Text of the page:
Growing a successful edible garden involves timing. Sowing the right seeds at the right time makes optimum use of space and allows you to stagger your harvest. But before choosing your seed packets and eagerly planting your plot, remember that soil temperature is critical to seed germination. If seeds are planted in soil that is too cool, you'll lose both money and precious growing time. So for June planting, match your region's average soil temperatures with the vegetables best suited to those conditions.
Late-maturing vegetables sown in June in cooler climates will not be ready for harvest until late fall. So get a jump on things by purchasing plant starts for these varieties. Gardeners who live in warm climates can sow those same seeds straight into the ground in early spring. Just because a seed doesn't fall onto your climate's list for June doesn't mean you can't plant it; you just need to do so at a different time.
Hardiness Zones: Why They Matter
Hardiness zones or growing zones are a standard developed by the U.S. Department of Agriculture for gardeners to use to determine which plants will thrive in their location. Hardiness zones can generally point gardeners to the best time of year to get seeds or seedlings into the ground based on the average ground and ambient temperatures and sun exposure.
Hardiness measures the coldest temperature in the region, with the scale ranging from 1 (the coldest) to 13 (the hottest). A majority of the U.S. lies in zones 3 through 9. Knowing your plant hardiness zone will help you understand how cold it gets where you live and if it is too cold for your plants to survive.
Zones 2 and 3
Zones 2 and 3 encompass Alaska, North Central U.S., Northern New England, and the Rockies. Some think it's an exercise in futility to grow vegetables in these areas, but certain hardy plants do well in cool climates. When everyone else's arugula and lettuces have gone to seed, gardeners in the north are planting a second crop for season-long salads.
In June, plant root vegetables like radishes, carrots, beets, and potatoes so their sprouts appear after the last frost (which can happen in mid-June in high mountain regions). Hardy plants like peas, scallions, kale, and chard also do well sown straight into the ground.
Zones 4 and 5
By June, summer temperatures should be in full swing in zones 4 and 5 of the Northern Midwest and Southern New England. However, you can still get away with sowing hardy greens like chard, kale, and some lettuces (though certain types of lettuce may go to seed if the temperature climbs too high). All root vegetables, like carrots, beets, and parsnips, will do well sown in June. Carrots and parsnips can even withstand a little snowfall in late autumn to set their sweetness before harvest. Sow your second radish crop at this time, too.
Squash (zucchini and summer squash), beans, cucumbers, melons, and pumpkins can all be planted in early summer. Hope for an Indian summer for a bountiful harvest. And if summer decides to cut itself short, throw a frost cover over any remaining plants with fruit to protect your harvest a little longer.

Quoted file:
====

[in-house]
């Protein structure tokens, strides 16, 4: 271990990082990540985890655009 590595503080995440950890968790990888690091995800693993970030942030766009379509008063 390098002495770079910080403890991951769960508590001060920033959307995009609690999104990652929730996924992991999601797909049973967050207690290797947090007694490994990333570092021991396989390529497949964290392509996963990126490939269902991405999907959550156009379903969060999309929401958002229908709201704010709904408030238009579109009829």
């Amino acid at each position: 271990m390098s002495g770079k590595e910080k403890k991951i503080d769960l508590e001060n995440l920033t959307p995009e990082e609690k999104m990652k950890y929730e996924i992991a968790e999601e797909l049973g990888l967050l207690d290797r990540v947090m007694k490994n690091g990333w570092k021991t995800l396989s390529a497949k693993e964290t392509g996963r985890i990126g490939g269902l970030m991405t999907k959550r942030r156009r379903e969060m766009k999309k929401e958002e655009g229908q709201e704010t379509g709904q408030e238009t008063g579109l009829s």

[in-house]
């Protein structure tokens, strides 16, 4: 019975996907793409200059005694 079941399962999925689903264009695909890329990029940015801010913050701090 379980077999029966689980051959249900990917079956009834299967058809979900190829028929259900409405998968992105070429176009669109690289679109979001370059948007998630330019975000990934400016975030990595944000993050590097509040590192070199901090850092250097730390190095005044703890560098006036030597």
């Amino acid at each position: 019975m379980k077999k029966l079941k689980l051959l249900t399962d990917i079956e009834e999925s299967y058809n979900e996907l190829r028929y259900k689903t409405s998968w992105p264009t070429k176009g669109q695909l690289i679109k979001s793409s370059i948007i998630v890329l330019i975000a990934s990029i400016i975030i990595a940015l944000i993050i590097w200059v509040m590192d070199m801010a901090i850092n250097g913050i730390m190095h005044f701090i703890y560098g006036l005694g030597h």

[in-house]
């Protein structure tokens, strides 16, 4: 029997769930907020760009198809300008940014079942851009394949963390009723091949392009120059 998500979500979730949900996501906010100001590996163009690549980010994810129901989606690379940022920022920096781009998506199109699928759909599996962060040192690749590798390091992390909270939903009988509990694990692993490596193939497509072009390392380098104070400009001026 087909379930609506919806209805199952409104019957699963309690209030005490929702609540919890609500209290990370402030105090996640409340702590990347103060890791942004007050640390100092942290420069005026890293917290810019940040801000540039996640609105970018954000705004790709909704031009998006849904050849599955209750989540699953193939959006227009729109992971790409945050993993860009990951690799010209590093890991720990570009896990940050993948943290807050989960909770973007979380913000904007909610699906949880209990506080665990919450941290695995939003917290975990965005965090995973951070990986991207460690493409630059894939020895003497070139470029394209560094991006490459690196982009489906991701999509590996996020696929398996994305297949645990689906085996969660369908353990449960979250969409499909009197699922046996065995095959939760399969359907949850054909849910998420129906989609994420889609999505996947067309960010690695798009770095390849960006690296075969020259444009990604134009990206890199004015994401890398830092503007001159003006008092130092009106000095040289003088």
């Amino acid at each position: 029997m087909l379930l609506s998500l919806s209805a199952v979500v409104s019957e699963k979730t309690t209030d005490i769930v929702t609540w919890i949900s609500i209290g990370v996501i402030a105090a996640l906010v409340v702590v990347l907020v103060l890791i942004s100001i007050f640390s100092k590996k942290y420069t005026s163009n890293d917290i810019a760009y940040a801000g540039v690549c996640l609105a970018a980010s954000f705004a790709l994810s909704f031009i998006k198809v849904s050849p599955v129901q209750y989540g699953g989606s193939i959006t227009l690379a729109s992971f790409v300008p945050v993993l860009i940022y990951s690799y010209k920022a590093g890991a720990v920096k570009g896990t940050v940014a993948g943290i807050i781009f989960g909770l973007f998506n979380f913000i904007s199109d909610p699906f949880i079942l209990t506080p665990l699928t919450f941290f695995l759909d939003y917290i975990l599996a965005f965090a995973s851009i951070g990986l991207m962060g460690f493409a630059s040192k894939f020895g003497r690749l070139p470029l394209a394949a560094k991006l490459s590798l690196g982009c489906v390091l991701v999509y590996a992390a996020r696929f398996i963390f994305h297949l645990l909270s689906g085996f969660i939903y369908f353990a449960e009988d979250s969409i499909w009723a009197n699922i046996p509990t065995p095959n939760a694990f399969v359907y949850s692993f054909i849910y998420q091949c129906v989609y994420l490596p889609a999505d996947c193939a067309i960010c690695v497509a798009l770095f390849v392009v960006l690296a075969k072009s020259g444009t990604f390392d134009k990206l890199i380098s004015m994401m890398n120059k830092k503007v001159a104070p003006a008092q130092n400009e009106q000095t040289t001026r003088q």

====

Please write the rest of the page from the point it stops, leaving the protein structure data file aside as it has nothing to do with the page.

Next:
Zones 6 and 7
These zones, the Pacific Northwest, Midwest, and mid-Atlantic, have some of the best climates for seed germination (and good soil to boot). Since seeds and seedlings love water and need to be constantly hydrated—almost soaked—to sprout, the mild June rains in the Pacific Northwest are perfect.
Pumpkin, squash, and zucchini seedlings love the moist soil and with the days growing warmer and sunnier into June, this will allow the plants to proliferate. Beets, carrots, parsnips, and potatoes will also benefit from June planting. But don't plant them too soon in a rainy climate or they may rot before they flower.
Zones 8 to 10
Some crops may have peaked by June in sunny California and the southern United States, which are zones 8 to 10. While New Englanders are just starting to see a variety of veggies on their plates, Californians are eating nothing but homegrown vegetables. Sowing in warm climates in what seems to be full-bore summer can be tricky. Just inland, you need to rinse to provide enough water for seeds to sprout. But coastal Californians can use the reprieve of the marine layer to help with sprouting. Try tomatoes, melons, corn, and okra in zones 8 through 10 in June, but cover seeds with row cover to keep them from drying out.
Southerners can plant a second crop of peas, plant sweet potatoes, and begin clearing out areas for fall planting.
Zones 11 to 13
Most climates in zones 11 to 13 including the islands of tropical Hawaii enjoy fresh produce year-round. Like the continental south, Hawaiians are reaping their gardens' bounty in June, however, beans, corn, watermelon, and tomatoes do well from seed in June. If you live there, practice succession planting (planting one crop after another in the same space). Make sure to rotate your crops based on soil nutrient needs so you don't deplete your soil.
Vegetable Garden Calendar. University of Georgia Extension